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home - Oesophagus - Oesophageal Cancer - Surgical Treatment Written by Dr Sebastian Zeki
Knows the predisposing factors, presentation, diagnostic work-up and

Knows the range of potential therapies (including palliative care), and
understand how the appropriate selection is made

Surgical Treatment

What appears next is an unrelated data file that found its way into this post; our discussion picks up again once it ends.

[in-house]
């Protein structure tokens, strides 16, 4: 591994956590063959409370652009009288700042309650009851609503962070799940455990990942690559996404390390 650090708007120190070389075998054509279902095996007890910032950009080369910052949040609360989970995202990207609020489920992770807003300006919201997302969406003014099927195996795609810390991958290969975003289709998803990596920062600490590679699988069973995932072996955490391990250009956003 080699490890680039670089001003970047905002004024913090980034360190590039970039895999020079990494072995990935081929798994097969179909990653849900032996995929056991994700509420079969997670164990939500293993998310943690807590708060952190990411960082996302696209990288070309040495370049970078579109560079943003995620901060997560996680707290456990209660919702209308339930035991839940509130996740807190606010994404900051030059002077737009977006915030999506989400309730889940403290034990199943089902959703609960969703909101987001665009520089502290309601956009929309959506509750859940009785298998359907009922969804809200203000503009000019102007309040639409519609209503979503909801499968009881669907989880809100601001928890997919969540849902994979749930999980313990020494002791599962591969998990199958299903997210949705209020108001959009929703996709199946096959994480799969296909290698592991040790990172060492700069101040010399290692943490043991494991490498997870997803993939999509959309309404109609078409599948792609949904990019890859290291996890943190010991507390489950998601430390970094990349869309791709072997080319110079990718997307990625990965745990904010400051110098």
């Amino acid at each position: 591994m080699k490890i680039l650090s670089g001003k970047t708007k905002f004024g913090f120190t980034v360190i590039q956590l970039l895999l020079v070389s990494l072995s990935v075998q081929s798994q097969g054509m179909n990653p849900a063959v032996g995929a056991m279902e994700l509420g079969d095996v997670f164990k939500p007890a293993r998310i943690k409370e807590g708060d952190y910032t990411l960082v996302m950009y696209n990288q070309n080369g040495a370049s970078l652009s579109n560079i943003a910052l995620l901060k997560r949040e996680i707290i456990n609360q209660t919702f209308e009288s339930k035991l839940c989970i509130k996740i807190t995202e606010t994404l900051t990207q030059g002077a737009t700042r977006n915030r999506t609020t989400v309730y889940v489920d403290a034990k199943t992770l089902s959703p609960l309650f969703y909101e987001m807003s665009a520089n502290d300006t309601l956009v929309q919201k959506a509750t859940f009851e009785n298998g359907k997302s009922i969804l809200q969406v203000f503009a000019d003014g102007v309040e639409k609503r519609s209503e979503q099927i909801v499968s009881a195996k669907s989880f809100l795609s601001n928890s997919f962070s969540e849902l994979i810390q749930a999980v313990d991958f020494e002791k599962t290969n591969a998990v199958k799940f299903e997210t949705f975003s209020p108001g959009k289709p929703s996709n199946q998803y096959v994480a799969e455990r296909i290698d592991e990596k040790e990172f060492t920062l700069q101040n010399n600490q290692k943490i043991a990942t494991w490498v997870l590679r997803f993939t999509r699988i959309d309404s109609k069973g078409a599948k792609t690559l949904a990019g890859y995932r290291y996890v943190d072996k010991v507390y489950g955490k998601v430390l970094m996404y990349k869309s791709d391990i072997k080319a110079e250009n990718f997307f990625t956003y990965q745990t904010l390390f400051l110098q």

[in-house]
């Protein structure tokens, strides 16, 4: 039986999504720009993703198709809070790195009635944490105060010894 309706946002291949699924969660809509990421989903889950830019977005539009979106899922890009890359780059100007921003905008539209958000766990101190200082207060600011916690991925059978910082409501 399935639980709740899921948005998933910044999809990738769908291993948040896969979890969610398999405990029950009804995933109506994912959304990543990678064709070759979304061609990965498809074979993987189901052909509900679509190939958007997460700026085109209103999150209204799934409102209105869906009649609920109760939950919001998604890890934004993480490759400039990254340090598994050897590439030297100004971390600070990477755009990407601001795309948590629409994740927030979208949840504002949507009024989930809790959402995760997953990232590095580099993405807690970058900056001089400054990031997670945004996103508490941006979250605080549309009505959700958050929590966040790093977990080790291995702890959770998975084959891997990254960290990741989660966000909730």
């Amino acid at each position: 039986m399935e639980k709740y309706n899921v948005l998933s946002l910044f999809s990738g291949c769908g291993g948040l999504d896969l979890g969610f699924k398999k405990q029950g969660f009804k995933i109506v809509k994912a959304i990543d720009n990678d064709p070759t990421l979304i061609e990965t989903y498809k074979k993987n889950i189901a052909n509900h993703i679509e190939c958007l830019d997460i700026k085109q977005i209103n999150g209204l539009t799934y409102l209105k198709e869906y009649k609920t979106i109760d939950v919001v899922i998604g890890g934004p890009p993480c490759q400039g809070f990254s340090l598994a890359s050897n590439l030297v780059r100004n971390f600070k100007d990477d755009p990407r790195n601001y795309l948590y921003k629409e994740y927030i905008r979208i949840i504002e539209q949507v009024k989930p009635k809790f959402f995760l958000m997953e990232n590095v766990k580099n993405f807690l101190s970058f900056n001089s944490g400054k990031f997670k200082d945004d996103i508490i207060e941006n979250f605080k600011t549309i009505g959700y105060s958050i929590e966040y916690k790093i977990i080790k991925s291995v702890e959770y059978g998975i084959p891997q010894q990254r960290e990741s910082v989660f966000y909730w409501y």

Ivor-Lewis transthoracic esophagectomyThis is indicated usually for GOJ tumours.Only one incision is required.Disadvantages include a high incidence of complications such as postoperative reflux and limitation of the proximal oesophageal margin by the aortic arch.The perioperative mortality rate is 4 %.Major respiratory or cardiovascular/thromboembolic complications occur in 17 and 7 %.Mediastinal leak occurs in 4%( ischaemic or anastomotic).The Technique involves either one continuous incision from the chest onto the abdomen or separate chest and abdominal incisions.The completed oesophageal replacement using the stomach connected to the esophagus high in the chest.The pylorus (muscle at the outlet of the stomach) has been cut to insure that the stomach empties adequately after the operation. Transhiatal oesophagectomy This involves an upper midline laparotomy and a left neck incision.The thoracic oesophagus is bluntly dissected through the diaphragm and via the neck incision, and a cervical anastomosis is then created most utilizing a gastric pull-up; thoracotomy is not required.Drawbacks of this approach include the inability to perform a full thoracic lymphadenectomy and lack of visualization of the midthoracic dissection.En-bloc resection of the mediastinal and upper abdominal lymph nodes is standard.There is a 5 year survival rate of 23 %.There is a perioperative mortality rate of 4 %.There is an anastomotic leak rate of 13 %.Atelectasis and pneumonia occur in 2 %.Intrathoracic hemorrhage, recurrent laryngeal nerve (RLN) paralysis, chylothorax, and tracheal laceration in <1 % each. Tri-incisional oesophagectomyA right posterolateral thoracotomy is performed and then laparotomy is carried out to obtain complete oesophageal dissection and en bloc resection with all mediastinal and upper abdominal lymph nodes and to mobilize the gastric conduit.A left neck incision and cervical anastomosis completes the operation.The three-incisional technique allows the surgeon to perform a complete two field (mediastinal and upper abdominal) lympha-enectomy under direct vision and a cervical oesophagogastric anastomosis.A left neck exposure is preferred for the esophagogastric anasto-mosis, as it avoids the recurrent laryngeal nerve (RLN). Cervical ProceduresThis involves removal of portions of the pharynx, the larynx, the thyroid gland, and portions of the proximal oesophagus.It requires cervical, abdominal and thoracic incisions and a permanent terminal tracheostomy.Radical neck dissections are usually carried out.Restoration of GI tract continuity can be accomplished with a gastric pull-up and anastomosis to the pharynx.For tumours confined to the proximal portion of the cervical oesophagus, with a sufficient distal resection margin, a free jejunal interposition graft or a deltopectoral or pectoralis major myocutaneous flap are alternative reconstructive options to restore GI tract continuity.Graft necrosis, fistula formation, and later graft strictures are specific problems.When compared with gastric pull-up procedures, graft survival and leakage rates are similar.Although surgery is considered for selected patients with earlier stage disease, radiation combined with chemotherapy is preferred over surgery for patients with locally advanced disease, since survival appears to be the comparable. Thoracic Complications of surgery: Chest infection. Chylothorax. Recurrent laryngeal nerve palsy. Benign anastomotic stricture. Anastomotic leakage (early-72 hours/late-up to 2 weeks due to ischaemia). Surgery for Oesophageal Cancer Written by Dr Sebastian Zeki

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